On the advice of the county attorney, the suspects remained at large until evidence and statements were gathered from all the burglary victims, Guttman said. Gathering such information took some time, as some property owners lived in Florida, the Virgin Islands, and Canada, and there were several required written statements. Photos of recovered property were sent to owners for identification.
The authorities did not view the suspects as flight risks due to strong local ties.
When all the formalities were completed, a grand jury indictment was handed down in May, and Hammond and Guttman arrested suspects William F. Sloan, 22, of Sherman, and Stephanie Textor, 23, of Mayville, on seven and four counts of second degree burglary, respectively. A hearing in Mayville County Court is scheduled for this Monday.
As the burglary cases make their way through the legal system, there is another reminder of the mid-winter incidents on the grounds. The Chautauqua Police now have a flat screen TV display at the station, which shows live feeds from surveillance cameras installed this spring at all the entry gates and at the main dock behind the Sports Club. The cameras are also equipped to read license plates of any vehicle entering or leaving the grounds.
An Experienced Team
Akin, who holds an appointment as a Chautauqua County deputy sheriff, has unprecedented depth and breadth of experience and expertise on his team now.
“This group is the best-trained team we’ve ever had at Chautququa,” Akin said.
With Hammond and Guttman, both of Mayville, officers Dan Hafner, of Amherst, N.Y. and Billy Leone, of Jamestown, bring a total of 54 years of Chautauqua experience.
The officers and their three part-time colleagues have appointments as county special deputy sheriffs. And they have found their special niches on the force. Hafner, for instance, is a member of the county forensic investigative team, in addition to handling Internet activity for the police. Guttman is also a member of the county forensic investigative team, a grant writer, emergency medical technician and assistant Mayville fire chief. Tammy Yager, also an EMT with the fire department in Falconer where she lives, serves as the police station’s office manager.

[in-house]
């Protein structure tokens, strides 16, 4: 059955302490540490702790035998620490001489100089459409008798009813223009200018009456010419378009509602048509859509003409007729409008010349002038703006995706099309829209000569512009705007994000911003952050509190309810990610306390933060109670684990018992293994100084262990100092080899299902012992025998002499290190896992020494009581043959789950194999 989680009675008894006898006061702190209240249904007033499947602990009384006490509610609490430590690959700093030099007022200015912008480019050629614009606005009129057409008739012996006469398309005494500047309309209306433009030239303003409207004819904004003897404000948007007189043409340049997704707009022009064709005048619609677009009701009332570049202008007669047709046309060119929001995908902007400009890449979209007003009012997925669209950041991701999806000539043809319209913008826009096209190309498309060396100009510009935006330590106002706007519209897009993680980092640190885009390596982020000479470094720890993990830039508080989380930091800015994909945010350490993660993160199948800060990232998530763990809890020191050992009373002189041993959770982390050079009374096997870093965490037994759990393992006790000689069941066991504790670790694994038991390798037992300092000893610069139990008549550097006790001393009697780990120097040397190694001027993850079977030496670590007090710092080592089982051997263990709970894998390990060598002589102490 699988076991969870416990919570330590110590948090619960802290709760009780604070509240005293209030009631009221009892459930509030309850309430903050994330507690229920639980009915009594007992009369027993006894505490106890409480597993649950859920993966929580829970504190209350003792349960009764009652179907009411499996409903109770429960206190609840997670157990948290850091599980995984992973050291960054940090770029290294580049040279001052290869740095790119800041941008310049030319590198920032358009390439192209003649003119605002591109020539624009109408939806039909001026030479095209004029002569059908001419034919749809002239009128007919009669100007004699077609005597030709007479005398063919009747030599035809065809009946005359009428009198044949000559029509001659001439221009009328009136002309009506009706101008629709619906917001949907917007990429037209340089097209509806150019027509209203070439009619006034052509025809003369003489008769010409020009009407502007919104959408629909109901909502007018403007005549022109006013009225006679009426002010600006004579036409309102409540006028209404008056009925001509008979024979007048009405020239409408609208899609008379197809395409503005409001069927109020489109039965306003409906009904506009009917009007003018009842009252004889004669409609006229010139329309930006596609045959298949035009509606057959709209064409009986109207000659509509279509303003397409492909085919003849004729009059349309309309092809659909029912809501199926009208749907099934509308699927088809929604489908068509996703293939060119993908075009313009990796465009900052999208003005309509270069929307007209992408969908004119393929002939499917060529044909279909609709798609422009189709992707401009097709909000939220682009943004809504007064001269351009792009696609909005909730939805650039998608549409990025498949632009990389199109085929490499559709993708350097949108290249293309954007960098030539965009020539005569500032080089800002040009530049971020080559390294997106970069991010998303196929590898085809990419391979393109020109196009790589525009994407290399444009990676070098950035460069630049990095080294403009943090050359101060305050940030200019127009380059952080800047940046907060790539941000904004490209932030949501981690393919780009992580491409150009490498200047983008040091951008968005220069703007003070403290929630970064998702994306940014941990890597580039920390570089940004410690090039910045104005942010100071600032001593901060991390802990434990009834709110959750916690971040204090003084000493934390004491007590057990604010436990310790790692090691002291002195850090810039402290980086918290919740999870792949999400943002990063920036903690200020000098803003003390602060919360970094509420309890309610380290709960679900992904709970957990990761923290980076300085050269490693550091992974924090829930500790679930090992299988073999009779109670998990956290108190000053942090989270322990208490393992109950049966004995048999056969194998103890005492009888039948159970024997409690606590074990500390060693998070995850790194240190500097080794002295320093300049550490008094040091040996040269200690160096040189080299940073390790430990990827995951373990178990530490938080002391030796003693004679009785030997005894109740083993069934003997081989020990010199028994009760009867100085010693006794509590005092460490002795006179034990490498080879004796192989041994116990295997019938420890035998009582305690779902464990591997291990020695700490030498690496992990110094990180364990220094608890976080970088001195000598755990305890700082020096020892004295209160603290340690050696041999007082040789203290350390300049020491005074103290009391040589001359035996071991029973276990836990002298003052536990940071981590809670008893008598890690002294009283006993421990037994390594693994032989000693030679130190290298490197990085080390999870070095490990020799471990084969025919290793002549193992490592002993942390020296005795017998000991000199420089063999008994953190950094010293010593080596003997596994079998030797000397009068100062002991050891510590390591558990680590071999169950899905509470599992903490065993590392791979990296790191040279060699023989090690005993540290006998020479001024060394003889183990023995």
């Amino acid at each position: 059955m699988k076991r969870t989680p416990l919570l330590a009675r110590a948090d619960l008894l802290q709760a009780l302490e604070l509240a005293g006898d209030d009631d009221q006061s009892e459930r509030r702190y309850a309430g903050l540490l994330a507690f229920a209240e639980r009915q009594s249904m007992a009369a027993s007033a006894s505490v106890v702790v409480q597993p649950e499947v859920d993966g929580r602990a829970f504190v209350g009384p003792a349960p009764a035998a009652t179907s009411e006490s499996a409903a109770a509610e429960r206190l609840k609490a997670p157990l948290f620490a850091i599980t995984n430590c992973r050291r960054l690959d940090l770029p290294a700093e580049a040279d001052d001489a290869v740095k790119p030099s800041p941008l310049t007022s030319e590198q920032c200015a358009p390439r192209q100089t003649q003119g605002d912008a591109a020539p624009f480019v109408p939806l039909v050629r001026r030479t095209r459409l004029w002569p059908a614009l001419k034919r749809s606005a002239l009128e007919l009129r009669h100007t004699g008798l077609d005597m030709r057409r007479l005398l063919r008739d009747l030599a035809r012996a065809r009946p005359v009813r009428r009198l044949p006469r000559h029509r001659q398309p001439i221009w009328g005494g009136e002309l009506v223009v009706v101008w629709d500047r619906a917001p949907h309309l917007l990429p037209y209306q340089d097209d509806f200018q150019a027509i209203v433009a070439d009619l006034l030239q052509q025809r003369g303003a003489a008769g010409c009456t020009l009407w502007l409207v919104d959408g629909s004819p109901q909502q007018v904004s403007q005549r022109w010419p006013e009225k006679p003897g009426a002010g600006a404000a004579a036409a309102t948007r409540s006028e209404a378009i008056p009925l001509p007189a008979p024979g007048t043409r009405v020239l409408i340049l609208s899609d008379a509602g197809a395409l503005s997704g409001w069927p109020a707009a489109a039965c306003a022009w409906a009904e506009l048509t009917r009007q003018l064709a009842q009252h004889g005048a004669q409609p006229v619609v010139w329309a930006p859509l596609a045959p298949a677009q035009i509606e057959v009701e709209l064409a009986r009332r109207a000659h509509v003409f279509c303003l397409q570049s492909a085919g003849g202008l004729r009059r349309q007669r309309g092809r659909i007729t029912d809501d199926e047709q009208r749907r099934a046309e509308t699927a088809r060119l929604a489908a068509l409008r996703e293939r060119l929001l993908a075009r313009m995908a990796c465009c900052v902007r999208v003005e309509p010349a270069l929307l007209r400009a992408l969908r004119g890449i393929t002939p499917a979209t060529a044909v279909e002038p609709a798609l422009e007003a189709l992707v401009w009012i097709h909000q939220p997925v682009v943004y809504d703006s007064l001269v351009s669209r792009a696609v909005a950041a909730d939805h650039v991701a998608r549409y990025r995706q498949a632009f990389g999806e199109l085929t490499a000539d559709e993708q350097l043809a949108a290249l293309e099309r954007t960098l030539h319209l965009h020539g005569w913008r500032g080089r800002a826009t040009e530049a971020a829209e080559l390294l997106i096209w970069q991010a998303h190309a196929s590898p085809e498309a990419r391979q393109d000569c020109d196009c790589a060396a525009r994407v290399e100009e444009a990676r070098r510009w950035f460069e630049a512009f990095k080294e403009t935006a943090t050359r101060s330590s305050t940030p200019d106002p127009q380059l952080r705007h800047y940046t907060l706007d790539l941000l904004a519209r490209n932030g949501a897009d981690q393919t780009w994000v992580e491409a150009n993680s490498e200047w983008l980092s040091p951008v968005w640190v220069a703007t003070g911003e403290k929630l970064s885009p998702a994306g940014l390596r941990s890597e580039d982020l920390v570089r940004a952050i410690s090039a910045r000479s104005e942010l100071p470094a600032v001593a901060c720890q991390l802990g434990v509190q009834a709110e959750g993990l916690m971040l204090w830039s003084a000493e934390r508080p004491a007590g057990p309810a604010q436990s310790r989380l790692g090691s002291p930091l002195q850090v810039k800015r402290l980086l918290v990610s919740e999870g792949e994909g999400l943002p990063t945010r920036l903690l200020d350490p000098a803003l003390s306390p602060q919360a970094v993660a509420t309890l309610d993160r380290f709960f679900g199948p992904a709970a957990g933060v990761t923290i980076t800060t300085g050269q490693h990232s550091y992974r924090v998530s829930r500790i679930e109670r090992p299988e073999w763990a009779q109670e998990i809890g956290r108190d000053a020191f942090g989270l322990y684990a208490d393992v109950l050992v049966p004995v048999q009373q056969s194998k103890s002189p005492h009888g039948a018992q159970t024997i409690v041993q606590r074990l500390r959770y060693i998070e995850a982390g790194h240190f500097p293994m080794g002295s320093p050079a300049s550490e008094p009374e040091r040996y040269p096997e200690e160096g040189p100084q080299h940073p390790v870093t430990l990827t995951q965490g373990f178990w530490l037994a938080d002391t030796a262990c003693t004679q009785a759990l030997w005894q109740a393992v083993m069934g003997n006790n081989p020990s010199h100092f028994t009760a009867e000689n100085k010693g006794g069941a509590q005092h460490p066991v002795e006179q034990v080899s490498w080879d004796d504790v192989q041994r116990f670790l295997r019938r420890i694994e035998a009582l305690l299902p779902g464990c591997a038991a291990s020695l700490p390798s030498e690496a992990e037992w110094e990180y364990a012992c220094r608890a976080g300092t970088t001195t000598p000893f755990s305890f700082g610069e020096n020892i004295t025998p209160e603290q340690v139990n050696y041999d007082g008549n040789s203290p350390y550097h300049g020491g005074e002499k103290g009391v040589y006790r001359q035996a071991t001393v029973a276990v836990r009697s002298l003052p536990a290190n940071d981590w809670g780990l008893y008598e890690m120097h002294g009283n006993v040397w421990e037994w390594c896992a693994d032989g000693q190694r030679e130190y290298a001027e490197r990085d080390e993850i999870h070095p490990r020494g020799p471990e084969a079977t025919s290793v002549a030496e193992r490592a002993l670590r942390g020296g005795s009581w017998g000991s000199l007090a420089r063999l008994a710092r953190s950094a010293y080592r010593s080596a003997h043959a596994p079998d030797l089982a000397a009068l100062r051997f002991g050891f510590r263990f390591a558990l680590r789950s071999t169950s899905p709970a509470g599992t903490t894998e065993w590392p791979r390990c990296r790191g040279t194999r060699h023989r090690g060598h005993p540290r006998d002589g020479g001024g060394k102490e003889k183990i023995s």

As with his regular officers, Akin seeks quality and continuity in his summer bicycle patrolmen.
“They are all college graduates or students who are headed for professional careers,” he said. “We hope for, and usually get, six or seven each year who are returning,”
Akin has also taken advantage of his tenure and standing in local law enforcement to pick some of the best local police academy graduates. Another plus: Chautauqua County sheriff Joe Gerace worked for Akin a few years ago, as did former Dunkirk police chief Wade Weatherlow and John Palillo, former head of the Buffalo office of the U.S. Marshall’s Service.
“These connections make for smooth relations,” Akin said.
An officer came in. He had just answered a distress call and assisted an elderly man with a golf cart ride up the hill from the shuffleboard court. The man had forgotten his medications and was concerned he could not negotiate the climb to his house.
“Every year, every day actually, there’s something new,” Akin said.